NEW YORK CITY (WABC) -- Pfizer denied New York Governor Andrew Cuomo's request to buy shots directly from the drugmaker, saying they need federal permission first.
"It would be a first. Look my job as governor of New York is to pursue every avenue and that's what I'm doing," Cuomo said. "If Pfizer would agree to sell, then we would have that conversation, but first they have to agree to sell."
Cuomo blasted the Trump administration for pushing states to increase eligibility while promising additional doses to cover demand, but those doses never arrived.
The state is receiving a quarter-million vaccines per week, with more than 7 million New Yorkers now eligible.
It could take 7 months to get them vaccinated before anyone else is eligible.
Mayor Bill de Blasio is seemingly frustrated now but says he has hope in the new administration.
"One New Yorker every three seconds vaccinated as of yesterday. We're talking about a pace now going into this week between 200,000 and 300,000 people per week and that rate growing all the time," he said on CNN. "The problem now is just a plain lack of vaccine. You have to think about it. We can't even get out of the week. I mean think how astounding that is. Again, you're right, in the United States of America how is that possible when we're a year into this crisis?"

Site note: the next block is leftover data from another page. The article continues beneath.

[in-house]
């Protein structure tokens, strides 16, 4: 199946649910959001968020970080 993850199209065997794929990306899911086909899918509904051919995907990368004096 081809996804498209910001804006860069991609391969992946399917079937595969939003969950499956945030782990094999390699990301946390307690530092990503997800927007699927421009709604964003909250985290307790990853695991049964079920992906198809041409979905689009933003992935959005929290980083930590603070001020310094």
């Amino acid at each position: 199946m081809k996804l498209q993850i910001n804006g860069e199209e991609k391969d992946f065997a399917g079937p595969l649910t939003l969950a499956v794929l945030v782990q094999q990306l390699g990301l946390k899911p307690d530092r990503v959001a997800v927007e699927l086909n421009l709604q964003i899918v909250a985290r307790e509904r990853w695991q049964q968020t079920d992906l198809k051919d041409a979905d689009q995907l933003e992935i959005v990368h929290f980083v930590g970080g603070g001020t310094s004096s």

Still, the mayor said the city is in danger of having to shut down its vaccination centers this Thursday. The city will run out of shots by Friday. There are just 92,000 first doses left.
So far, 220,000 city residents were vaccinated this past week for a total of 455,737 people vaccinated.
Mayor de Blasio said that if the city gets a resupply of the vaccine, they can vaccinate 300,000 per week.
Resupply of the vaccine is set to happen next Tuesday. If centers shut down, they would reopen the following day on Wednesday. The city is set to open more mega-vaccination centers at Citi Field, Empire Outlets, and Yankee Stadium, but will be unable to do so without a resupply.
One mass vaccination site, The Brooklyn Army Terminal did reopen Monday with a small supply of vaccine after they were closed for three days.
Statewide, Long island is of particular concern with a positivity rate of 7.84%, which is higher than the state average.
Cuomo saying he believes Long Islanders have let their guard down.
Several pop-up vaccine sites opened Monday to administer whatever doses were available.
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